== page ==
With the setting bar in its lower position the lower spring is in compression. The upper setting arm is now moved to its upper position by moving an arm on the face plate, this compresses the upper spring. The shutter can now be released by depressing the release, the lower spring extends and operates the shutter blade by moving the setting bar upwards. The two blades are connected by two pivoted links which are moved by the setting bar, at the start and end of an exposure the links are in a V position, as they are moved into line the blades are forced apart.
ShuttersThe Universal shutter is a sector type, spring powered with pneumatic regulation. The shutter is set by pulling up the rod R which compresses the spring M. As R is raised so the single blade B is pulled up until the 2nd of two catches, C, on the edge of the blade is held by the release lever A. The speed is set by moving the lever S, this changes the rate that air can escape from the cylinder P into the chamber E and hence the length of the exposure (subject of BP 20649/1892). When the door of the camera is closed a spring-loaded rod attached to the door lies beneath the release lever A and projects onto the index plate at F, this is the shutter release. Pressing on the rod at F lifts one arm of A, the other arm disengages the catch C of the shutter blade. The blade is now able to move across the lens pushed by the spring M and regulated by the pneumatic cylinder P. An alternative means of release is to fit a pneumatic release to the socket at the bottom of the rod N.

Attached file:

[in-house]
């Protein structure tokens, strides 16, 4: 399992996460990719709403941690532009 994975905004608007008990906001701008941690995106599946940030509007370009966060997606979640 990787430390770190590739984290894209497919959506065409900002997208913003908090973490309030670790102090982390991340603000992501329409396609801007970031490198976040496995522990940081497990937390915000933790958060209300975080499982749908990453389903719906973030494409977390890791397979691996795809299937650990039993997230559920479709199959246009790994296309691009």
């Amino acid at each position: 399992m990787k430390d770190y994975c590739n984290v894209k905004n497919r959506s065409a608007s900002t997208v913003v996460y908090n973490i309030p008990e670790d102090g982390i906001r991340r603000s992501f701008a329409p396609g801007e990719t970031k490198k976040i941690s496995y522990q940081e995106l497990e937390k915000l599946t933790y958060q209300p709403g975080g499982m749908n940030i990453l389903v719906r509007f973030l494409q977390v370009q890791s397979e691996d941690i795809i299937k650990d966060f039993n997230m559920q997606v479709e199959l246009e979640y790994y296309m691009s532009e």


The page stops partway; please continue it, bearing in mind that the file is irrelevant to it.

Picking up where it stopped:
The blade has on its edge two catches or notches, C. The 2nd one is held by the lever A when the blade is fully raised ready for an exposure, the 1st catch is held by A when the opening in the shutter blade is over the lens, this provides a T setting. The usual way of making a time exposure is to set the speed to a ½, release the shutter and quickly remove the finger from F, the shutter blade will then be held at the 1st catch.
On some models the notches, C, are replaced by small projections located close to the where the blade pivots, these are still engaged by the lever A which is now lengthened. The shutter on the right shows this arrangement.
The shutter is not self-capping, when being set it is protected by a separate capping blade in the door of the camera. When the shutter release is pressed it first moves the capping blade clear and, if fitted, opens the spring door on the front of the camera, it then connects with the lever A. To focus using the focusing screen the shutter is raised until the held by the 1st catch. A small amount of pressure at F will open the spring door and move the capping blade aside, a catch on the index plate is then moved over the end of the shutter release to prevent the capping blade returning. The same arrangement is used with the pneumatic release and for time exposures i.e. the shutter is fully set, the release F is partially depressed and the capping locked in the open position.
The shutter (right) is from a High Speed, on this model the setting rod is separate to the piston rod. The setting rod is on the right and is pulled back after setting by its own spring. The shutter on the far right is from a 3 ¼" x 2 ⅜" Special B, it is fitted with a supplementary spring that runs from the Index plate to the piston rod. The spring can be unclipped from the piston rod and fixed to the Index plate when not in use. Only a single set of speeds is marked so its function is not clear.